Thursday, February 28, 2008

JUPITER, Fla. — The ball went spinning off Robert Andino’s bat and headed toward no-man’s land down the right-field line.

Nick Johnson’s baseball instincts told him to chase down the pop-up. But somewhere between the time ball met bat and right fielder Elijah Dukes caught it in foul territory, the unforgettable scene ran through Johnson’s mind.

Hadn’t he been here before?

“Absolutely,” he said. “It’s funny, huh? First game.”

Sure enough, in his first organized game of baseball since Sept. 23, 2006, Johnson faced a play that was practically a carbon copy of the one that kept him sidelined the last 18 months.

The only differences? This time, Dukes was the right fielder, not Austin Kearns. And of course, this time Johnson pulled back in plenty of time to let his teammate make the play.

“It was dead-on, maybe it had a little more air under it,” he said. “You gotta go after it, but I sure took a peek [at Dukes]. A long peek.”

Johnson’s return to the field, the most significant development in the Washington Nationals’ exhibition opener against the Florida Marlins last night, otherwise wasn’t noteworthy. In his three innings at first base, he didn’t need to field any balls, only taking three easy throws from infielders on grounders.

Johnson’s night at the plate was even less dramatic. The first pitch he faced from Florida left-hander Scott Olsen — a fastball up and in — caught him on the right arm, an area protected by a plastic guard. After waiting nearly 18 months to take a hack at a major league pitch, Johnson could only shrug his shoulders and trot to first base.

He swung his next time up, coming up late on a fastball from reliever Logan Kensing and tapping a shallow fly ball to center field.

With that, Johnson’s long and difficult journey back was complete. He played three innings in an exhibition game at Roger Dean Stadium before 2,335 fans.

Johnson started getting butterflies Tuesday night and didn’t settle down until after he had been taken out of the game.

“I was flying pretty high today, all day long,” he said. “It was like a World Series game a little bit, that rush of getting back out there.”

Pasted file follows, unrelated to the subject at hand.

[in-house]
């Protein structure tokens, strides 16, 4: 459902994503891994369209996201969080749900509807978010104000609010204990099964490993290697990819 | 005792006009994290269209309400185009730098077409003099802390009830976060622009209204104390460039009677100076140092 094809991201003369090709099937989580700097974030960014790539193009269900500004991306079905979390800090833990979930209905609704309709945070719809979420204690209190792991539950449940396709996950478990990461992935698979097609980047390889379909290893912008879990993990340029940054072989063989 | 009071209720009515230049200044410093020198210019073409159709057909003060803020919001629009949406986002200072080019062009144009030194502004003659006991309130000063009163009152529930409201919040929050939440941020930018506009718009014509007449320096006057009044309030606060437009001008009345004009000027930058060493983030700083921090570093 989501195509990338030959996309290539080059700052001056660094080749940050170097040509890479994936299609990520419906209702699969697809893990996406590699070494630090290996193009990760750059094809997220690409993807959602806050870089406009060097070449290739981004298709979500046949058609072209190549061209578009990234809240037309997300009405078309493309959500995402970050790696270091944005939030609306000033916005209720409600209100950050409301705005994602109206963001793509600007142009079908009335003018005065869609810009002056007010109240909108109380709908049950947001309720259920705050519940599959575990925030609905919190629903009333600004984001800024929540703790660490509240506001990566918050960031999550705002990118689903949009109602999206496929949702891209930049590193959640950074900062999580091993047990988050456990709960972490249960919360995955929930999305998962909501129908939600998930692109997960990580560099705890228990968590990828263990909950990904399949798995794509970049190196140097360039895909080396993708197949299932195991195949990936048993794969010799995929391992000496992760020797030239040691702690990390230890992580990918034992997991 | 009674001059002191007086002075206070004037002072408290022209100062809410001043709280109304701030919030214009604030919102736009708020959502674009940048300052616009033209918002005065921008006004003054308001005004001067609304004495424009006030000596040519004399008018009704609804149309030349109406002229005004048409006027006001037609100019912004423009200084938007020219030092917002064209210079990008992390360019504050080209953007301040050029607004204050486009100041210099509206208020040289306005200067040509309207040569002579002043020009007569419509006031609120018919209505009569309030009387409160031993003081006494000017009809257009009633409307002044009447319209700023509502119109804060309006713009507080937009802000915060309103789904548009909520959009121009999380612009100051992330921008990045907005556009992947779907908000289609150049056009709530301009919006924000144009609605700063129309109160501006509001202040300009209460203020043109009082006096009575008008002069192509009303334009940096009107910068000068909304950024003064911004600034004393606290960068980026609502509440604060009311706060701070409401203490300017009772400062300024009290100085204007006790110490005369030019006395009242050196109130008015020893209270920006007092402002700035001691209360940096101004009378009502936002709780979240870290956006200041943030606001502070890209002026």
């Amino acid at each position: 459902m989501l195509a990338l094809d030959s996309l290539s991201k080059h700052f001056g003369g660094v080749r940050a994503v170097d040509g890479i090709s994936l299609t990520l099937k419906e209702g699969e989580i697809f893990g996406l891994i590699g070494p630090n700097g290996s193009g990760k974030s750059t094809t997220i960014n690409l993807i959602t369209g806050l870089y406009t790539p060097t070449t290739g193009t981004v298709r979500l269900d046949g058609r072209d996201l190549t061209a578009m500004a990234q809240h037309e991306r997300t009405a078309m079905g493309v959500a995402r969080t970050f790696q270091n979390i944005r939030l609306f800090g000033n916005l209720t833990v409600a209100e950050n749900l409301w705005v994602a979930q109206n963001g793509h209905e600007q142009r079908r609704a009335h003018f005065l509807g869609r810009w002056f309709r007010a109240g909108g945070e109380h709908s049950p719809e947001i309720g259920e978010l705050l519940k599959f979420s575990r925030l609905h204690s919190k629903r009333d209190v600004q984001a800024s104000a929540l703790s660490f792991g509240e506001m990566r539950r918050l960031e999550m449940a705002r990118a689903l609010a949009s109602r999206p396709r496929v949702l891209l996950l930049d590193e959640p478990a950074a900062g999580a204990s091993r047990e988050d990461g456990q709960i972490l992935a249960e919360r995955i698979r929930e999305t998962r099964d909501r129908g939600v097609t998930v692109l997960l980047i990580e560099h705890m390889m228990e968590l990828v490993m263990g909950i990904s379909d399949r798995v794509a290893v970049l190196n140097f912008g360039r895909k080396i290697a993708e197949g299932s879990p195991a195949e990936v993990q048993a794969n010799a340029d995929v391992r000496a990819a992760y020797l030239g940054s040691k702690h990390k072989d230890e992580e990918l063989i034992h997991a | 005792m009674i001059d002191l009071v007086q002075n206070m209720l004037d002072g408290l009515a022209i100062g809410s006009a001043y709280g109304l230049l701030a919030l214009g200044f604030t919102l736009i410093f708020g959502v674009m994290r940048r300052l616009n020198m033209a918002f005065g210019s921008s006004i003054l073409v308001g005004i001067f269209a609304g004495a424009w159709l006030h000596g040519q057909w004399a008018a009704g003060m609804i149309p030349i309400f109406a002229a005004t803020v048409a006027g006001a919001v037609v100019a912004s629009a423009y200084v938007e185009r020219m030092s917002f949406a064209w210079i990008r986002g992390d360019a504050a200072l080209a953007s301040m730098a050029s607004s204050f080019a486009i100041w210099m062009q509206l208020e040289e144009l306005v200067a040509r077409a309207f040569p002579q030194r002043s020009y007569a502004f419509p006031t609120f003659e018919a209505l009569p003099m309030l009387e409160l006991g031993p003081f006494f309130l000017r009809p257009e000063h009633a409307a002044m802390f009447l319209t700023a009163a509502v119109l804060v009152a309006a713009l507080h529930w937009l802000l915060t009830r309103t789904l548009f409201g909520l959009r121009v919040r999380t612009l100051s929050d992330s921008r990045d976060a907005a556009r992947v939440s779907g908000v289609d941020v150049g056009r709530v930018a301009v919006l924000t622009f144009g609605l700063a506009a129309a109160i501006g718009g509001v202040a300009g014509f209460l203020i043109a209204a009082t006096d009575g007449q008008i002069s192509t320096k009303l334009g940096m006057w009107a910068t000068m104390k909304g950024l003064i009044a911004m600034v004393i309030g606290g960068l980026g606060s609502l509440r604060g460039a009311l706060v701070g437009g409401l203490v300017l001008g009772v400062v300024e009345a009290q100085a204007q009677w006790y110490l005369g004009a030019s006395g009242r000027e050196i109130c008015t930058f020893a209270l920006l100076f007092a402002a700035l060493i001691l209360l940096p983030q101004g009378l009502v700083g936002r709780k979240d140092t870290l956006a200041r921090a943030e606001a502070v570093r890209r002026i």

Since the moment he collided with Kearns chasing down a shallow fly ball at Shea Stadium and broke his right femur, he has yearned for the simple thrill of crouching at first base and waiting for a pitch to be delivered.

Try as he might last season to return, Johnson couldn’t do it. The titanium rod and screws implanted in his leg the night he suffered the injury caused too much pain in his upper thigh and hip for him to reach for hard grounders, follow through on swings or charge around the bases.

But after having the equipment removed during a follow-up surgical procedure last August, Johnson ran, fielded and threw without pain. And when he arrived at spring training two weeks ago lean and full of vigor, team officials realized he could return to full action.

“He has gotten so much better since the last time we saw him,” manager Manny Acta said. “It seems like it took him forever last year. But since the end of the season, it’s been a very quick recovery.”

Both Johnson and the Nationals are keeping expectations low at this early stage.

“Do I expect him to be the same Nick Johnson that he was two years ago tonight? Of course not,” general manager Jim Bowden said before the game. “I have no expectations until we get to the third week in March. Then the last seven to 10 days of spring training, then we’re going to see where they are baseball-wise. I don’t care if he goes 0-for-60 between now and then. I’m not going to evaluate him until we get there.”

On this night, the sight of Nick Johnson in uniform playing in an actual baseball game was reason enough for the Nationals to smile.

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